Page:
Stuart Ayres MP, Member for Penrith today said that students from western and south-western Sydney will have a better chance of securing a university place this year under a new agreement between the NSW Government and the Universities Admissions Centre (UAC).
Stuart Ayres said the NSW Government and UAC have agreed on a more equitable way of distributing bonus points and places for university entry.
“Students from socio-economically disadvantaged areas, Aboriginal students and those from remote rural and regional schools have been under-represented in tertiary education,” Stuart Ayres said.
“The NSW Government is addressing this imbalance through a new measure that identifies schools whose students deserve to have automatic access to benefit from UAC’s Educational Access Scheme (EAS).
“The EAS may provide participating students with either several crucial bonus points that can make the world of difference, or access to an allocated place.
“Public schools in the Penrith that will benefit include:
Kingwood High School and
- Cranebrook High School
Minister for Education Adrian Piccoli said the socio-economic measure will be the Family Occupation and Education Index (FOEI), which was developed by the Department of Education and Communities and is used to distribute needs-based funding to public schools.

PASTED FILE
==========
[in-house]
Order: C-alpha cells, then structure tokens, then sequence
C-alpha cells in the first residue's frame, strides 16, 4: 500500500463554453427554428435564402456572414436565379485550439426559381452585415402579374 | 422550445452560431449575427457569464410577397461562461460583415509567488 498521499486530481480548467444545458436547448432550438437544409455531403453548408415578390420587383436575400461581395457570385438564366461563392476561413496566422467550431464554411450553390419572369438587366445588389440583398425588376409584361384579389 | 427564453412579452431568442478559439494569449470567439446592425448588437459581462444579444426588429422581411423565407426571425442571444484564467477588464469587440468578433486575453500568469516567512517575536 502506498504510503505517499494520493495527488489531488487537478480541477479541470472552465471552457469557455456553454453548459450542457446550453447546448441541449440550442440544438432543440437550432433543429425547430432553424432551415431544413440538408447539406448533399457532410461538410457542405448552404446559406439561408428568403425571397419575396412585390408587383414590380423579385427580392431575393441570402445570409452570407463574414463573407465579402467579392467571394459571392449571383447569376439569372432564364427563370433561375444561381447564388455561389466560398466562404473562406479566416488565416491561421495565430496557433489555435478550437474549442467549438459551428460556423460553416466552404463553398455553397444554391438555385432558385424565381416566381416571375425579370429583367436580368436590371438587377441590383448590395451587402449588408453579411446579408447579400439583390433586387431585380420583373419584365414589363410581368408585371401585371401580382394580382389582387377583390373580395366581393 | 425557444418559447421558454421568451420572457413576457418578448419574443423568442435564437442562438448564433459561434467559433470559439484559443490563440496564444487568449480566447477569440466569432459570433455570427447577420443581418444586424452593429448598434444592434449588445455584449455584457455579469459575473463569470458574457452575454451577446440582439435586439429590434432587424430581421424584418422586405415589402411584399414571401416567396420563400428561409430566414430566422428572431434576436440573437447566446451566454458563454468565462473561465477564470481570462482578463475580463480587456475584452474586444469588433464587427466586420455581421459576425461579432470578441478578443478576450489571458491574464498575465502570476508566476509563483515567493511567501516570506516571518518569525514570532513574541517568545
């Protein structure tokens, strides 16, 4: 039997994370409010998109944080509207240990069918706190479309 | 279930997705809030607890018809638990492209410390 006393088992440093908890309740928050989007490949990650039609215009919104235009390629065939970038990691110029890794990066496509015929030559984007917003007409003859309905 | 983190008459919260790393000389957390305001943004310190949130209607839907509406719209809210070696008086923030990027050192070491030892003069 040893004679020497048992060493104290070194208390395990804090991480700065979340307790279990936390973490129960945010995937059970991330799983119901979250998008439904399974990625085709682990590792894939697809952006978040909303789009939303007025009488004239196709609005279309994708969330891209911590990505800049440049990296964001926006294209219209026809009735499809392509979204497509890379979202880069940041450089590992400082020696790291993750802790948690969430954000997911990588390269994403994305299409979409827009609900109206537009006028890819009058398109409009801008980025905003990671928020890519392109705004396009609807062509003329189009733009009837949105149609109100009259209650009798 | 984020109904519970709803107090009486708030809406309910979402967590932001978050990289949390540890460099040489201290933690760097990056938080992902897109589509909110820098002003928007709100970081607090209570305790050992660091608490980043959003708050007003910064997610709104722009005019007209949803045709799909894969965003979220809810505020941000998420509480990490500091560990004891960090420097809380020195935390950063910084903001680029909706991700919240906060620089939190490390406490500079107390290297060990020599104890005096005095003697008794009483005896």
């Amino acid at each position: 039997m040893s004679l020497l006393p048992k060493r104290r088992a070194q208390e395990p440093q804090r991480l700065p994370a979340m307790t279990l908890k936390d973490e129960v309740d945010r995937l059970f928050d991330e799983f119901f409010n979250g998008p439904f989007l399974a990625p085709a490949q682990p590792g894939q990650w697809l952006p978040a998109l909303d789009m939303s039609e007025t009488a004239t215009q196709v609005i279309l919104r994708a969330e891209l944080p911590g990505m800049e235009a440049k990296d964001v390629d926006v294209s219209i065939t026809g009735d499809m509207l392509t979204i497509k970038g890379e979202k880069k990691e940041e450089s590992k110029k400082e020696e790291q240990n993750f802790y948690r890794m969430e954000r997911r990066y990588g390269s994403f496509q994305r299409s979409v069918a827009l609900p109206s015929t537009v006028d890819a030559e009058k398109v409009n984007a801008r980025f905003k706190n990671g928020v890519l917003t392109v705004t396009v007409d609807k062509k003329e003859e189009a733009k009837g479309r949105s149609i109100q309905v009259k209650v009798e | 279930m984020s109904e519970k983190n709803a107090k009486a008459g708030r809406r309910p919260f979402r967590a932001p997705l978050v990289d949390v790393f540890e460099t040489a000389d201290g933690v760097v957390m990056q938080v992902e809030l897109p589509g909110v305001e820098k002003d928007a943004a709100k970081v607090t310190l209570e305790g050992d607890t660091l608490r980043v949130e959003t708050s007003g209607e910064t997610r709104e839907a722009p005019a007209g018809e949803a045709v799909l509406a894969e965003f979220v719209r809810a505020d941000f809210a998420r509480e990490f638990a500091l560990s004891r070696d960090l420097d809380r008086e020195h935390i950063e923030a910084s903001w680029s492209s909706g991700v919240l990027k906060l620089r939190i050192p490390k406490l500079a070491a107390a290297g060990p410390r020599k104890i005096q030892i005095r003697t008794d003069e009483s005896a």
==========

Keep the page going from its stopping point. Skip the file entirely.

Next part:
“Forty-two schools are new to the list and the total number of schools eligible will expand to 270 across the State, including 81 in the west and south-west of Sydney,” Mr Piccoli said.
“Approximately 1000 more students from public schools in the west and south-west of Sydney will have access to the program this year, as compared to last year, with a total of over 11,000 students from these regions attending identified schools.”
Mr Rod Nesbitt, Principal of Kingswood High School said the school is pleased that UAC has recognised that students from Western Sydney, in particular Kingswood High School, are sometimes disadvantaged, for a variety of reasons, when applying for courses at universities. The EAS will allow students from Kingswood High School to gain some bonus points to help them get into courses where they previously were unable to gain enrolment.
The Managing Director of UAC, Andrew Stanton, said universities had welcomed the cooperative consultation process that developed the new methodology.
“This new list ensures that universities are able to continue the EAS process introduced eight years ago to automatically generate an EAS application for students attending these schools who apply through UAC,” said Mr Stanton.
The EAS also accepts applications from individual students whose schools are not on the list, but who have experienced disadvantage. Details can be obtained from the UAC website http://www.uac.edu.au/eas/.